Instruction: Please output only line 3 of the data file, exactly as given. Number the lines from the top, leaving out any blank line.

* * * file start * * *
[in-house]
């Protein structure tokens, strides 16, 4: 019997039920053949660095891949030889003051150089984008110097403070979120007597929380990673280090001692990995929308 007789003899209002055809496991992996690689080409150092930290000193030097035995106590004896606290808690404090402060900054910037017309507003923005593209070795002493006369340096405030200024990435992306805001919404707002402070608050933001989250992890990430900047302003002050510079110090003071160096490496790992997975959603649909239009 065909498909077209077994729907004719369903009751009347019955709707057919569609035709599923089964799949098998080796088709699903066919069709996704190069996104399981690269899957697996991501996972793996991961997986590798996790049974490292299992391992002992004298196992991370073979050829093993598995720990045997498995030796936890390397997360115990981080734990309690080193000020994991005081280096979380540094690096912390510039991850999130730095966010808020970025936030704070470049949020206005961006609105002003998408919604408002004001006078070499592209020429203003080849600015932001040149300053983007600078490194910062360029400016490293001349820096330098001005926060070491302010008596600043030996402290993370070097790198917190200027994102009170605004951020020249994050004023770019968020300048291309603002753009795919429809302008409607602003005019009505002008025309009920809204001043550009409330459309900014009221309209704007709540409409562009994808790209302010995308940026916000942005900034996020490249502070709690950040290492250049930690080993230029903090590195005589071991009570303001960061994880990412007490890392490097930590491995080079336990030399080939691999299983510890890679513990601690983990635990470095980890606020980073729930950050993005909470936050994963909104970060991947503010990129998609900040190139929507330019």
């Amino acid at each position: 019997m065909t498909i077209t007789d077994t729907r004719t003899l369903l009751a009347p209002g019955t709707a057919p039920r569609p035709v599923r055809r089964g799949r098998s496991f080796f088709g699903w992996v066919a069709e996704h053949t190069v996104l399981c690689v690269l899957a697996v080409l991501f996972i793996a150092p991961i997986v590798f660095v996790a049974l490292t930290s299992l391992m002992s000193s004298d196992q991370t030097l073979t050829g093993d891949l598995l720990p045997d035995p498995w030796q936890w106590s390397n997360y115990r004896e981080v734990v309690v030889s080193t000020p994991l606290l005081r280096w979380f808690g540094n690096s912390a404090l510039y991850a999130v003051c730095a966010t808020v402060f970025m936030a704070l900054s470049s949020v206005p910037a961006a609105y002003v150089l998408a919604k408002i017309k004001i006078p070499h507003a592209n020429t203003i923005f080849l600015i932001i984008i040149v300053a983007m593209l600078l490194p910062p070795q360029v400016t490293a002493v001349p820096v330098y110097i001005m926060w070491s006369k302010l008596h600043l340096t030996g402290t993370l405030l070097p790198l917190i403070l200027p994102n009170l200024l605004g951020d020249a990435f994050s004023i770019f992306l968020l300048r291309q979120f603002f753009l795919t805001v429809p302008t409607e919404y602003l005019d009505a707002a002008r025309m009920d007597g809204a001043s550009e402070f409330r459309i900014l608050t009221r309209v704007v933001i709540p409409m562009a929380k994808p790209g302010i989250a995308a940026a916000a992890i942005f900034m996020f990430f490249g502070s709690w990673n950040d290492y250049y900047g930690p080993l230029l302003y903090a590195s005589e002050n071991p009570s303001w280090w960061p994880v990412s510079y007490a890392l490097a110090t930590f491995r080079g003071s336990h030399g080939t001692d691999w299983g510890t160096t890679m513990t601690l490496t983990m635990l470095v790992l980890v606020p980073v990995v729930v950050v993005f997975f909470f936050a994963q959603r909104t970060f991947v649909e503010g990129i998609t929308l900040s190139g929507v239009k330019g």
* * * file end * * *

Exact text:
């Amino acid at each position: 019997m065909t498909i077209t007789d077994t729907r004719t003899l369903l009751a009347p209002g019955t709707a057919p039920r569609p035709v599923r055809r089964g799949r098998s496991f080796f088709g699903w992996v066919a069709e996704h053949t190069v996104l399981c690689v690269l899957a697996v080409l991501f996972i793996a150092p991961i997986v590798f660095v996790a049974l490292t930290s299992l391992m002992s000193s004298d196992q991370t030097l073979t050829g093993d891949l598995l720990p045997d035995p498995w030796q936890w106590s390397n997360y115990r004896e981080v734990v309690v030889s080193t000020p994991l606290l005081r280096w979380f808690g540094n690096s912390a404090l510039y991850a999130v003051c730095a966010t808020v402060f970025m936030a704070l900054s470049s949020v206005p910037a961006a609105y002003v150089l998408a919604k408002i017309k004001i006078p070499h507003a592209n020429t203003i923005f080849l600015i932001i984008i040149v300053a983007m593209l600078l490194p910062p070795q360029v400016t490293a002493v001349p820096v330098y110097i001005m926060w070491s006369k302010l008596h600043l340096t030996g402290t993370l405030l070097p790198l917190i403070l200027p994102n009170l200024l605004g951020d020249a990435f994050s004023i770019f992306l968020l300048r291309q979120f603002f753009l795919t805001v429809p302008t409607e919404y602003l005019d009505a707002a002008r025309m009920d007597g809204a001043s550009e402070f409330r459309i900014l608050t009221r309209v704007v933001i709540p409409m562009a929380k994808p790209g302010i989250a995308a940026a916000a992890i942005f900034m996020f990430f490249g502070s709690w990673n950040d290492y250049y900047g930690p080993l230029l302003y903090a590195s005589e002050n071991p009570s303001w280090w960061p994880v990412s510079y007490a890392l490097a110090t930590f491995r080079g003071s336990h030399g080939t001692d691999w299983g510890t160096t890679m513990t601690l490496t983990m635990l470095v790992l980890v606020p980073v990995v729930v950050v993005f997975f909470f936050a994963q959603r909104t970060f991947v649909e503010g990129i998609t929308l900040s190139g929507v239009k330019g």